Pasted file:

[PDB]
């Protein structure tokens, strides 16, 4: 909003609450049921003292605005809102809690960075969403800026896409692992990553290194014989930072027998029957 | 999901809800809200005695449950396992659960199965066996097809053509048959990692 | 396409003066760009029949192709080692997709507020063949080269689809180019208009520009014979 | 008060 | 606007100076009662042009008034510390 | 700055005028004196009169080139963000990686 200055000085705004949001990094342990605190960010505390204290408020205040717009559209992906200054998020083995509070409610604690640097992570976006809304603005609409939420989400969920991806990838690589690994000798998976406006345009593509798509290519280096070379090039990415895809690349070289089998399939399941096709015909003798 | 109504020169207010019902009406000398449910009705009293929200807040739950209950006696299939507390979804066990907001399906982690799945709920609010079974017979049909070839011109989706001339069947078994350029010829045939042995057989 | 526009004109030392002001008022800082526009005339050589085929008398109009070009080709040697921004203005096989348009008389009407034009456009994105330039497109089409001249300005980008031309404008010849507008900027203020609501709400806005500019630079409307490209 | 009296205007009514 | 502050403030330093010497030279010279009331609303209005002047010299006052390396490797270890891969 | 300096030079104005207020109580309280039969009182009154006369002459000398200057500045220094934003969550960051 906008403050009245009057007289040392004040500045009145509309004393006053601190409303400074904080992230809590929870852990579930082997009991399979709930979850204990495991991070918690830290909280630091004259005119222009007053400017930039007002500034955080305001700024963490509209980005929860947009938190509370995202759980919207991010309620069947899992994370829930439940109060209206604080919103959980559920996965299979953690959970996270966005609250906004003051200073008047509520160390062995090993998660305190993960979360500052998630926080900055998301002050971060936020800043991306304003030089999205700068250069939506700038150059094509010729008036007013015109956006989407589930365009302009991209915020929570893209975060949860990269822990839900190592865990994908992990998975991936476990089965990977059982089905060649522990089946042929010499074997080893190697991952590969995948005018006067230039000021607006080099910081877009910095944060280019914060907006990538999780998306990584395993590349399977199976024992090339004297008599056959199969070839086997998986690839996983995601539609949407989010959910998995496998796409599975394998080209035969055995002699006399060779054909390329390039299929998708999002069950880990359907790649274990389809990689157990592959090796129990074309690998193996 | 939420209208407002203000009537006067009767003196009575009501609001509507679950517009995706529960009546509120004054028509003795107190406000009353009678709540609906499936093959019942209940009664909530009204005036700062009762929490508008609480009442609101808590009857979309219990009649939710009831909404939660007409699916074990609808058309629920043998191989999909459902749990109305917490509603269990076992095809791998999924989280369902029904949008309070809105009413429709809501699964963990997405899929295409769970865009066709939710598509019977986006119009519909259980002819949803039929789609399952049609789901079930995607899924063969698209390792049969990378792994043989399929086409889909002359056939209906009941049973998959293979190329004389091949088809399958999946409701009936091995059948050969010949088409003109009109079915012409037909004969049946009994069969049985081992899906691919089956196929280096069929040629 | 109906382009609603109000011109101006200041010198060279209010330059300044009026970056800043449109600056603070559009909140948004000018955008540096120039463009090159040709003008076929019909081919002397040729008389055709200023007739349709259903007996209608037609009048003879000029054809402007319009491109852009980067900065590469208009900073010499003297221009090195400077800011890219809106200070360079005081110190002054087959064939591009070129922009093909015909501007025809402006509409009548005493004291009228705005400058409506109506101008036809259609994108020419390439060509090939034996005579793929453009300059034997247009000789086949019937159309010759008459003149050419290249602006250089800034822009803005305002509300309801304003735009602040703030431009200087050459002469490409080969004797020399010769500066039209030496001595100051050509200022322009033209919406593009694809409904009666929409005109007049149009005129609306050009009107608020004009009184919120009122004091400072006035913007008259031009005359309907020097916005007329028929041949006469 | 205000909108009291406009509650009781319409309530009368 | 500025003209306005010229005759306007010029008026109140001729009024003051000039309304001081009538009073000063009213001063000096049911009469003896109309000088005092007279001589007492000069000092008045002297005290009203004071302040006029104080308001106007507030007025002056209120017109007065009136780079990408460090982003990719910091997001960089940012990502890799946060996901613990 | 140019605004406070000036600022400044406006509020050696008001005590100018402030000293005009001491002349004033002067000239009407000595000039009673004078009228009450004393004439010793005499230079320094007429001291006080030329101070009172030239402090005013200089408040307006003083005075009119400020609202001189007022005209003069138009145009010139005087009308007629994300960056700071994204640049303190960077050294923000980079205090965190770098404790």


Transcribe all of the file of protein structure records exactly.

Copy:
[PDB]
């Protein structure tokens, strides 16, 4: 909003609450049921003292605005809102809690960075969403800026896409692992990553290194014989930072027998029957 | 999901809800809200005695449950396992659960199965066996097809053509048959990692 | 396409003066760009029949192709080692997709507020063949080269689809180019208009520009014979 | 008060 | 606007100076009662042009008034510390 | 700055005028004196009169080139963000990686 200055000085705004949001990094342990605190960010505390204290408020205040717009559209992906200054998020083995509070409610604690640097992570976006809304603005609409939420989400969920991806990838690589690994000798998976406006345009593509798509290519280096070379090039990415895809690349070289089998399939399941096709015909003798 | 109504020169207010019902009406000398449910009705009293929200807040739950209950006696299939507390979804066990907001399906982690799945709920609010079974017979049909070839011109989706001339069947078994350029010829045939042995057989 | 526009004109030392002001008022800082526009005339050589085929008398109009070009080709040697921004203005096989348009008389009407034009456009994105330039497109089409001249300005980008031309404008010849507008900027203020609501709400806005500019630079409307490209 | 009296205007009514 | 502050403030330093010497030279010279009331609303209005002047010299006052390396490797270890891969 | 300096030079104005207020109580309280039969009182009154006369002459000398200057500045220094934003969550960051 906008403050009245009057007289040392004040500045009145509309004393006053601190409303400074904080992230809590929870852990579930082997009991399979709930979850204990495991991070918690830290909280630091004259005119222009007053400017930039007002500034955080305001700024963490509209980005929860947009938190509370995202759980919207991010309620069947899992994370829930439940109060209206604080919103959980559920996965299979953690959970996270966005609250906004003051200073008047509520160390062995090993998660305190993960979360500052998630926080900055998301002050971060936020800043991306304003030089999205700068250069939506700038150059094509010729008036007013015109956006989407589930365009302009991209915020929570893209975060949860990269822990839900190592865990994908992990998975991936476990089965990977059982089905060649522990089946042929010499074997080893190697991952590969995948005018006067230039000021607006080099910081877009910095944060280019914060907006990538999780998306990584395993590349399977199976024992090339004297008599056959199969070839086997998986690839996983995601539609949407989010959910998995496998796409599975394998080209035969055995002699006399060779054909390329390039299929998708999002069950880990359907790649274990389809990689157990592959090796129990074309690998193996 | 939420209208407002203000009537006067009767003196009575009501609001509507679950517009995706529960009546509120004054028509003795107190406000009353009678709540609906499936093959019942209940009664909530009204005036700062009762929490508008609480009442609101808590009857979309219990009649939710009831909404939660007409699916074990609808058309629920043998191989999909459902749990109305917490509603269990076992095809791998999924989280369902029904949008309070809105009413429709809501699964963990997405899929295409769970865009066709939710598509019977986006119009519909259980002819949803039929789609399952049609789901079930995607899924063969698209390792049969990378792994043989399929086409889909002359056939209906009941049973998959293979190329004389091949088809399958999946409701009936091995059948050969010949088409003109009109079915012409037909004969049946009994069969049985081992899906691919089956196929280096069929040629 | 109906382009609603109000011109101006200041010198060279209010330059300044009026970056800043449109600056603070559009909140948004000018955008540096120039463009090159040709003008076929019909081919002397040729008389055709200023007739349709259903007996209608037609009048003879000029054809402007319009491109852009980067900065590469208009900073010499003297221009090195400077800011890219809106200070360079005081110190002054087959064939591009070129922009093909015909501007025809402006509409009548005493004291009228705005400058409506109506101008036809259609994108020419390439060509090939034996005579793929453009300059034997247009000789086949019937159309010759008459003149050419290249602006250089800034822009803005305002509300309801304003735009602040703030431009200087050459002469490409080969004797020399010769500066039209030496001595100051050509200022322009033209919406593009694809409904009666929409005109007049149009005129609306050009009107608020004009009184919120009122004091400072006035913007008259031009005359309907020097916005007329028929041949006469 | 205000909108009291406009509650009781319409309530009368 | 500025003209306005010229005759306007010029008026109140001729009024003051000039309304001081009538009073000063009213001063000096049911009469003896109309000088005092007279001589007492000069000092008045002297005290009203004071302040006029104080308001106007507030007025002056209120017109007065009136780079990408460090982003990719910091997001960089940012990502890799946060996901613990 | 140019605004406070000036600022400044406006509020050696008001005590100018402030000293005009001491002349004033002067000239009407000595000039009673004078009228009450004393004439010793005499230079320094007429001291006080030329101070009172030239402090005013200089408040307006003083005075009119400020609202001189007022005209003069138009145009010139005087009308007629994300960056700071994204640049303190960077050294923000980079205090965190770098404790």